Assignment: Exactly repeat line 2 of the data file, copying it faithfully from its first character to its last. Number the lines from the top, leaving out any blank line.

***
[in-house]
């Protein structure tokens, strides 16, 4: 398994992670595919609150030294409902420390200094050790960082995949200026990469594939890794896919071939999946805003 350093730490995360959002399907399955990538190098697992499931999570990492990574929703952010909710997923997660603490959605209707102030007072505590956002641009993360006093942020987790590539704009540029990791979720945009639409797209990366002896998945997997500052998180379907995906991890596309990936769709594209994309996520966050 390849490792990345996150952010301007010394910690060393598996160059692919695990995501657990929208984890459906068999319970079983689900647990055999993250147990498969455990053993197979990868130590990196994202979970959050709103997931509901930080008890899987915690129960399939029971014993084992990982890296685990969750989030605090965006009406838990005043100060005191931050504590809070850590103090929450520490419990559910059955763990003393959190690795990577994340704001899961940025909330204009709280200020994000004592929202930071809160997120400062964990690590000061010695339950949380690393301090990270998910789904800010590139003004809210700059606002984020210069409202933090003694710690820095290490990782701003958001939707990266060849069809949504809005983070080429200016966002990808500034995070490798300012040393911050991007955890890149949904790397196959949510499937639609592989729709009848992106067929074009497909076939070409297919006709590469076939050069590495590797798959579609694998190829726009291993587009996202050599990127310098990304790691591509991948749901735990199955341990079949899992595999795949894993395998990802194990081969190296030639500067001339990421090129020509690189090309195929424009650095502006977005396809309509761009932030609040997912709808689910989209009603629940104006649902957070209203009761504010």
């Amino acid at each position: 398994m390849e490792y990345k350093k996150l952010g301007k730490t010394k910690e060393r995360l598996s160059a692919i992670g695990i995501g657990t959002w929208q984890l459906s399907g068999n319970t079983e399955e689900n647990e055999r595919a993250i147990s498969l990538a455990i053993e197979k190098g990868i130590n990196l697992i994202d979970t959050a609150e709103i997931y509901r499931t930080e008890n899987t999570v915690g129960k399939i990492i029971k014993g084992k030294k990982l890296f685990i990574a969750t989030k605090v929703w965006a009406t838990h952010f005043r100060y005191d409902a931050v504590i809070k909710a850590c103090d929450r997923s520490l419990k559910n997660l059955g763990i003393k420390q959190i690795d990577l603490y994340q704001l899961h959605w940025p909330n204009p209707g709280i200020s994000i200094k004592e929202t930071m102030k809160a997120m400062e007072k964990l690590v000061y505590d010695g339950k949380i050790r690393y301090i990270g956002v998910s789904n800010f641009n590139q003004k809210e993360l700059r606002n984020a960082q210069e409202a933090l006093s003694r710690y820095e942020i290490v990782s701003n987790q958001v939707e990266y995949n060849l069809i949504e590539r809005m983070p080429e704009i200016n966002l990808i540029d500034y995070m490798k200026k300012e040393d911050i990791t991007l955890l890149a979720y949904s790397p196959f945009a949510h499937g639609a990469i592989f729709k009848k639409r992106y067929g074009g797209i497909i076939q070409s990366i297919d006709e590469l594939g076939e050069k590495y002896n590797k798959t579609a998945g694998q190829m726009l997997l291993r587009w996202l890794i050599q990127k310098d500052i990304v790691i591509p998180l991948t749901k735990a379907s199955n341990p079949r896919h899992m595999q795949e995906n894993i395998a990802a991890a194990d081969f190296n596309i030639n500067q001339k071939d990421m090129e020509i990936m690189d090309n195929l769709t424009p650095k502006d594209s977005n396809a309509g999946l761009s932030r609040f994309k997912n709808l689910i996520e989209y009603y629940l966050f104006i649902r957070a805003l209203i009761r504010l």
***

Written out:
């Protein structure tokens, strides 16, 4: 398994992670595919609150030294409902420390200094050790960082995949200026990469594939890794896919071939999946805003 350093730490995360959002399907399955990538190098697992499931999570990492990574929703952010909710997923997660603490959605209707102030007072505590956002641009993360006093942020987790590539704009540029990791979720945009639409797209990366002896998945997997500052998180379907995906991890596309990936769709594209994309996520966050 390849490792990345996150952010301007010394910690060393598996160059692919695990995501657990929208984890459906068999319970079983689900647990055999993250147990498969455990053993197979990868130590990196994202979970959050709103997931509901930080008890899987915690129960399939029971014993084992990982890296685990969750989030605090965006009406838990005043100060005191931050504590809070850590103090929450520490419990559910059955763990003393959190690795990577994340704001899961940025909330204009709280200020994000004592929202930071809160997120400062964990690590000061010695339950949380690393301090990270998910789904800010590139003004809210700059606002984020210069409202933090003694710690820095290490990782701003958001939707990266060849069809949504809005983070080429200016966002990808500034995070490798300012040393911050991007955890890149949904790397196959949510499937639609592989729709009848992106067929074009497909076939070409297919006709590469076939050069590495590797798959579609694998190829726009291993587009996202050599990127310098990304790691591509991948749901735990199955341990079949899992595999795949894993395998990802194990081969190296030639500067001339990421090129020509690189090309195929424009650095502006977005396809309509761009932030609040997912709808689910989209009603629940104006649902957070209203009761504010």